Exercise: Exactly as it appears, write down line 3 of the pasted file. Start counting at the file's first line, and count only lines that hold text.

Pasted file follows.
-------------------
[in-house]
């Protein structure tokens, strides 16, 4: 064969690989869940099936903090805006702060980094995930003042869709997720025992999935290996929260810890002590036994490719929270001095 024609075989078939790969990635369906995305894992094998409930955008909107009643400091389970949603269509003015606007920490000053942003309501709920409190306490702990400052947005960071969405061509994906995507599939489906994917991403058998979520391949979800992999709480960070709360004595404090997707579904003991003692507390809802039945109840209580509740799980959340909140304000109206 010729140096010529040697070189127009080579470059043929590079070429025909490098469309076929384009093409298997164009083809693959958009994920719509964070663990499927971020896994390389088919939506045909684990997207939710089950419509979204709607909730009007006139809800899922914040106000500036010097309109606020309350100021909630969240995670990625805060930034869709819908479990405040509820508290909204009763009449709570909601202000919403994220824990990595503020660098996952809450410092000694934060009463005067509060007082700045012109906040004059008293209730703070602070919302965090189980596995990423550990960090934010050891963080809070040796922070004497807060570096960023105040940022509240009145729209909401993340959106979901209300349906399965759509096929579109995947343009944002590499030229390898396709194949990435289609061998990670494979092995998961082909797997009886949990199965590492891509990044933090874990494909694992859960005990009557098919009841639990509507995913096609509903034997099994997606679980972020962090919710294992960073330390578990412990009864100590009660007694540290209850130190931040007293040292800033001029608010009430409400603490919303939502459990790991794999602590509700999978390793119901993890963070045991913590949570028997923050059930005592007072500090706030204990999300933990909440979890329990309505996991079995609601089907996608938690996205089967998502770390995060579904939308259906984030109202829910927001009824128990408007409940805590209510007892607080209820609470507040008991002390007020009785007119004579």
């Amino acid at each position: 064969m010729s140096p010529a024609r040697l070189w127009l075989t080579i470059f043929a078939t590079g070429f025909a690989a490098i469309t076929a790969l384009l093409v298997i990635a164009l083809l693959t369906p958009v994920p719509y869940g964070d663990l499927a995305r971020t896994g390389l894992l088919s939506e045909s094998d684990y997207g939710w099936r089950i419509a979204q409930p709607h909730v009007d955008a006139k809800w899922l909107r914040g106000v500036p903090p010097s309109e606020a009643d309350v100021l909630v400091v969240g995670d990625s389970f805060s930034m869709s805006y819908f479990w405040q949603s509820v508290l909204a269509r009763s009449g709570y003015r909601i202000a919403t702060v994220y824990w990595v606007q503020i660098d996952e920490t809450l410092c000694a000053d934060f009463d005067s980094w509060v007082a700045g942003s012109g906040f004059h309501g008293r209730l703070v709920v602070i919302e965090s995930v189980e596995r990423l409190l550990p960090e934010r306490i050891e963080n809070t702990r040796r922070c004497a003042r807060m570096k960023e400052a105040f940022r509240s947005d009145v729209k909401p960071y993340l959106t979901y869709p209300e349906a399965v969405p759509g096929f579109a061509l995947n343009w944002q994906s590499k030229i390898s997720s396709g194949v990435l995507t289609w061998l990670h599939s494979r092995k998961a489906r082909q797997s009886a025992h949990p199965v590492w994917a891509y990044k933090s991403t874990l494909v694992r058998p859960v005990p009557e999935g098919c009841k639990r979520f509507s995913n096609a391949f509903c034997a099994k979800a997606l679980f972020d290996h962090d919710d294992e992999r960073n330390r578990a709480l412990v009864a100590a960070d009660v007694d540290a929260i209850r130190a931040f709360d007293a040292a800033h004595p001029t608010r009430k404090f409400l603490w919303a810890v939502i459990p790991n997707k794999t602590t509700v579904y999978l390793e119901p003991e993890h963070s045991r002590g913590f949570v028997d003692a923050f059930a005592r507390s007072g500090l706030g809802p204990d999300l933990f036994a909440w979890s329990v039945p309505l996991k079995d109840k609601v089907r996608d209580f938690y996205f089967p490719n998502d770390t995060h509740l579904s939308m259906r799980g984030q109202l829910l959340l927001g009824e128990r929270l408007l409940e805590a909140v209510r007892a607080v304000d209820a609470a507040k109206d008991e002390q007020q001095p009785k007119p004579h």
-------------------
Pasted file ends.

């Amino acid at each position: 064969m010729s140096p010529a024609r040697l070189w127009l075989t080579i470059f043929a078939t590079g070429f025909a690989a490098i469309t076929a790969l384009l093409v298997i990635a164009l083809l693959t369906p958009v994920p719509y869940g964070d663990l499927a995305r971020t896994g390389l894992l088919s939506e045909s094998d684990y997207g939710w099936r089950i419509a979204q409930p709607h909730v009007d955008a006139k809800w899922l909107r914040g106000v500036p903090p010097s309109e606020a009643d309350v100021l909630v400091v969240g995670d990625s389970f805060s930034m869709s805006y819908f479990w405040q949603s509820v508290l909204a269509r009763s009449g709570y003015r909601i202000a919403t702060v994220y824990w990595v606007q503020i660098d996952e920490t809450l410092c000694a000053d934060f009463d005067s980094w509060v007082a700045g942003s012109g906040f004059h309501g008293r209730l703070v709920v602070i919302e965090s995930v189980e596995r990423l409190l550990p960090e934010r306490i050891e963080n809070t702990r040796r922070c004497a003042r807060m570096k960023e400052a105040f940022r509240s947005d009145v729209k909401p960071y993340l959106t979901y869709p209300e349906a399965v969405p759509g096929f579109a061509l995947n343009w944002q994906s590499k030229i390898s997720s396709g194949v990435l995507t289609w061998l990670h599939s494979r092995k998961a489906r082909q797997s009886a025992h949990p199965v590492w994917a891509y990044k933090s991403t874990l494909v694992r058998p859960v005990p009557e999935g098919c009841k639990r979520f509507s995913n096609a391949f509903c034997a099994k979800a997606l679980f972020d290996h962090d919710d294992e992999r960073n330390r578990a709480l412990v009864a100590a960070d009660v007694d540290a929260i209850r130190a931040f709360d007293a040292a800033h004595p001029t608010r009430k404090f409400l603490w919303a810890v939502i459990p790991n997707k794999t602590t509700v579904y999978l390793e119901p003991e993890h963070s045991r002590g913590f949570v028997d003692a923050f059930a005592r507390s007072g500090l706030g809802p204990d999300l933990f036994a909440w979890s329990v039945p309505l996991k079995d109840k609601v089907r996608d209580f938690y996205f089967p490719n998502d770390t995060h509740l579904s939308m259906r799980g984030q109202l829910l959340l927001g009824e128990r929270l408007l409940e805590a909140v209510r007892a607080v304000d209820a609470a507040k109206d008991e002390q007020q001095p009785k007119p004579h």